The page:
Flag Etiquette

The fourth of July means that many will be flying their American flags high, so I wanted to let you in on the fact that there is etiquette behind the tradition.  Please check out the rules below:

The U.S. Flag, when carried in a procession with other flags, should be either on the marching right (the flag’s own right) or, if there is a line of other flags, in front of the center of that line. Never display the U.S. flag from a float except from a staff, or so suspended that its folds fall free as though staffed.

When displayed either horizontally or vertically against a wall, the union should be in the uppermost corner and to the flags own right, that is, to the observer’s left. When displayed in a window, the flags should be displayed the same way, with the union or blue field to the left of the observer in the street.

When flags of states, cities, or localities, or pennants of societies are flown on the same halyard with the flag of the United States, the latter should always be at the peak.

No other flag or pennant should be placed above, or, if on the same level, to the right of the flag of the United States of America, except during church services conducted by naval chaplains at sea . . . for personnel of the Navy . . . when the church pennant may be flown above the flag. No person shall display the flag of the United Nations or any other national or international flag equal, above, or in a position of superior prominence or honor to, or in place of, the flag of the United States at any place within the United States or any Territory or possession thereof; provided, that nothing in this section shall make unlawful the continuance of the practice heretofore followed of displaying the flag of the United Nations in a position of superior prominence or honor, and other national flags in positions of equal prominence or honor, with that of the flag of the United States at the headquarters of the United Nations.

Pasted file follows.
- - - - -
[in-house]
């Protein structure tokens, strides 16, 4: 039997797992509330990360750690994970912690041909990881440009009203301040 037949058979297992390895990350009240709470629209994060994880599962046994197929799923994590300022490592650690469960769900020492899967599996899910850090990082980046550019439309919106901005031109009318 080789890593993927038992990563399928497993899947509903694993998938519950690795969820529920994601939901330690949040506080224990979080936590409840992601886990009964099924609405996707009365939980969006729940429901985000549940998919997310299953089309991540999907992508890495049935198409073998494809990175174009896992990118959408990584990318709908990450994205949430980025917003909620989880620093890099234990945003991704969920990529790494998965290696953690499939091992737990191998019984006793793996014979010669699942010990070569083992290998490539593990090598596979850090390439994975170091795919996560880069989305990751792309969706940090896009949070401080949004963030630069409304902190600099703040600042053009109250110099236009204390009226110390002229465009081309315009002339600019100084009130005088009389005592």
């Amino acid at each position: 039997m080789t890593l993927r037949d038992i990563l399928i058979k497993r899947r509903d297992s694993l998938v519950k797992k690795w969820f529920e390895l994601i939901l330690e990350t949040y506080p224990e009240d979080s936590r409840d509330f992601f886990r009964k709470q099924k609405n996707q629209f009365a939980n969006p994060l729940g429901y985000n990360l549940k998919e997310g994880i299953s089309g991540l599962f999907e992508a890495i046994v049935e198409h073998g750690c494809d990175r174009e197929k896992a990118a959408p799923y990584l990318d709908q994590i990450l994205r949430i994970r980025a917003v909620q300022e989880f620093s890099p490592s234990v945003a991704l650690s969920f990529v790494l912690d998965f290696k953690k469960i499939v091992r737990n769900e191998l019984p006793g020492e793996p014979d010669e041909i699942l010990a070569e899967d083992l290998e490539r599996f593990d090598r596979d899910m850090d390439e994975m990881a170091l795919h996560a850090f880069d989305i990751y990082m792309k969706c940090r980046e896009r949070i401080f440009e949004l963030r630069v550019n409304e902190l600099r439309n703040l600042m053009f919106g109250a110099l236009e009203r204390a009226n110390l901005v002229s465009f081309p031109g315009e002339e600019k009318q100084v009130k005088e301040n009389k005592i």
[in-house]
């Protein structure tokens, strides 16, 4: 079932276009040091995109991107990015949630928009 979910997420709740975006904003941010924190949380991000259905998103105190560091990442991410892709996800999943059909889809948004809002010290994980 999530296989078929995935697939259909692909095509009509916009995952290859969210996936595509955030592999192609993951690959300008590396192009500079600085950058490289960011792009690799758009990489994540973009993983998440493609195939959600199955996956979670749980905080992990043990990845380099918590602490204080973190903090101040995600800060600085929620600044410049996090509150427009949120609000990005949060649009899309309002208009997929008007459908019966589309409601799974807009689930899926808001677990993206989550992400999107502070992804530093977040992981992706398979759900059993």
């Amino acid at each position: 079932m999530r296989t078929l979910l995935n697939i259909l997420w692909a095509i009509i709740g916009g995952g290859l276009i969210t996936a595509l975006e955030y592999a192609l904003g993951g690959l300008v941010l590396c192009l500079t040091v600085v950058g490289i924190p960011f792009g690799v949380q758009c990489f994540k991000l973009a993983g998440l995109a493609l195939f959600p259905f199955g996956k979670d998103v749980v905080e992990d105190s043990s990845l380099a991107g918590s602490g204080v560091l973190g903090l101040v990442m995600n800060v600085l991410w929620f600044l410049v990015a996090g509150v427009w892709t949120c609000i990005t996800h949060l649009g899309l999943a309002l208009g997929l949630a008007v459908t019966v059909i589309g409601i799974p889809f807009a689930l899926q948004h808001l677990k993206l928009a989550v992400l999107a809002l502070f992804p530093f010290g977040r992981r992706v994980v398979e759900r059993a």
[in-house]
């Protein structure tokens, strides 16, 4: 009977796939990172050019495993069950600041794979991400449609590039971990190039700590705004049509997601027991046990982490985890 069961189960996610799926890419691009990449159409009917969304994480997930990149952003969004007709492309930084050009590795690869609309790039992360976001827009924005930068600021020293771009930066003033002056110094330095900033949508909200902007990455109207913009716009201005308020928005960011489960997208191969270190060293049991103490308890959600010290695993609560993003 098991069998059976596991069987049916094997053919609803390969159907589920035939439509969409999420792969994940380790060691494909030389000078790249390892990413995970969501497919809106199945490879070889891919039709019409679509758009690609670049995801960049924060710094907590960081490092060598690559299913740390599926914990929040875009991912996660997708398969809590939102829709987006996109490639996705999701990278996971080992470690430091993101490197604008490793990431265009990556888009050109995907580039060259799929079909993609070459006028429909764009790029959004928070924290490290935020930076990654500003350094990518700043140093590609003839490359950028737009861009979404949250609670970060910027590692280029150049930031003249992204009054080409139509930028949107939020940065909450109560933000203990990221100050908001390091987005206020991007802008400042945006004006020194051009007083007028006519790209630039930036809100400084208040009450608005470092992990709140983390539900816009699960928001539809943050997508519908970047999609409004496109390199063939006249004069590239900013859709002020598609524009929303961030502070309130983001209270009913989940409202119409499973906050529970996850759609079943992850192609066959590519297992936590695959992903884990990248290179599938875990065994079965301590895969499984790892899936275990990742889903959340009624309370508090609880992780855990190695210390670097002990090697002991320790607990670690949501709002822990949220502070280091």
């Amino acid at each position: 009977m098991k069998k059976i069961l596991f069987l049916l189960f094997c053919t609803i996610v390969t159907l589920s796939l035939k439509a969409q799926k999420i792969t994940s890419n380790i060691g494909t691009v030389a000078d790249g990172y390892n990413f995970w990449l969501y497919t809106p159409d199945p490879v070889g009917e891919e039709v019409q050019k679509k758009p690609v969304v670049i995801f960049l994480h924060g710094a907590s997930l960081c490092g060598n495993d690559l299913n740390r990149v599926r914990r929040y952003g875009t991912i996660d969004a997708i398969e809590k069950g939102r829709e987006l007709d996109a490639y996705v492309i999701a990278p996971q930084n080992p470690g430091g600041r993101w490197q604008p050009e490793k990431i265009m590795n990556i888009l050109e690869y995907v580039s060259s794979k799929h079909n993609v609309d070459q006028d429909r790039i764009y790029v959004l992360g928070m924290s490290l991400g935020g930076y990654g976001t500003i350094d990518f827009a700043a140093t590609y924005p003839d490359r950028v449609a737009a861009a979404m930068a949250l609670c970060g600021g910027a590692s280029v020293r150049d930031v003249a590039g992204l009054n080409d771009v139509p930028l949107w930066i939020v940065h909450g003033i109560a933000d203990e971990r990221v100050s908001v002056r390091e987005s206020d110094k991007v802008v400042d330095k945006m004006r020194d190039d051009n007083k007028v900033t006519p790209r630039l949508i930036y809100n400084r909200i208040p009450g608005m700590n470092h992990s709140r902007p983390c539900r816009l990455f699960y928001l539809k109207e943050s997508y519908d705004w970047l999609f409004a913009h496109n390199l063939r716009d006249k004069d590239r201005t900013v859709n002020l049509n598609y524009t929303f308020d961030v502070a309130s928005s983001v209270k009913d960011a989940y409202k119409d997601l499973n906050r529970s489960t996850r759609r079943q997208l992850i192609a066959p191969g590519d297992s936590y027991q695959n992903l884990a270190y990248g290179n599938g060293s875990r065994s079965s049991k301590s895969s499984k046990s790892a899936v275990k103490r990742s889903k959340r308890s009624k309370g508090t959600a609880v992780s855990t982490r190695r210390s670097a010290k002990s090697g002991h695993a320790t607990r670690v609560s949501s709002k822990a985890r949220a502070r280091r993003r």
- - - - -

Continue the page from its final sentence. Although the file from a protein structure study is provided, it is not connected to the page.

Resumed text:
When the flags are flown from adjacent staffs, the flag of the United States should be hoisted first and lowered last. No such flag or pennant may be placed above the flag of the United States or to the United States flag’s right.

When displayed outdoors with other flags, the position of honor for the U.S. flag is the U.S. flag’s own right which is normally the extreme left position as the flags are most frequently viewed.

Saluting the Flag: When a national flag is raised or lowered as part of a ceremony, or when it passes by in a parade or in review, all persons, except those in uniform, should face the flag and stand at attention with the right hand over the heart.

Those in uniform should give the military salute. When not in uniform, a man should remove his hat with his right hand and hold it at his left shoulder, the hand being over the heart. The flag should be saluted at the moment it passes in a parade or in review. Citizens of other countries stand at attention, but need not salute.

It is the universal custom to display the national flag from sunrise to sunset on buildings and on stationary Flagstaff in the open on all days that weather permits, but especially on national and state holidays and other days that may be proclaimed by the President of the United States. On Memorial Day, the U.S. flag should be half-staffed until noon.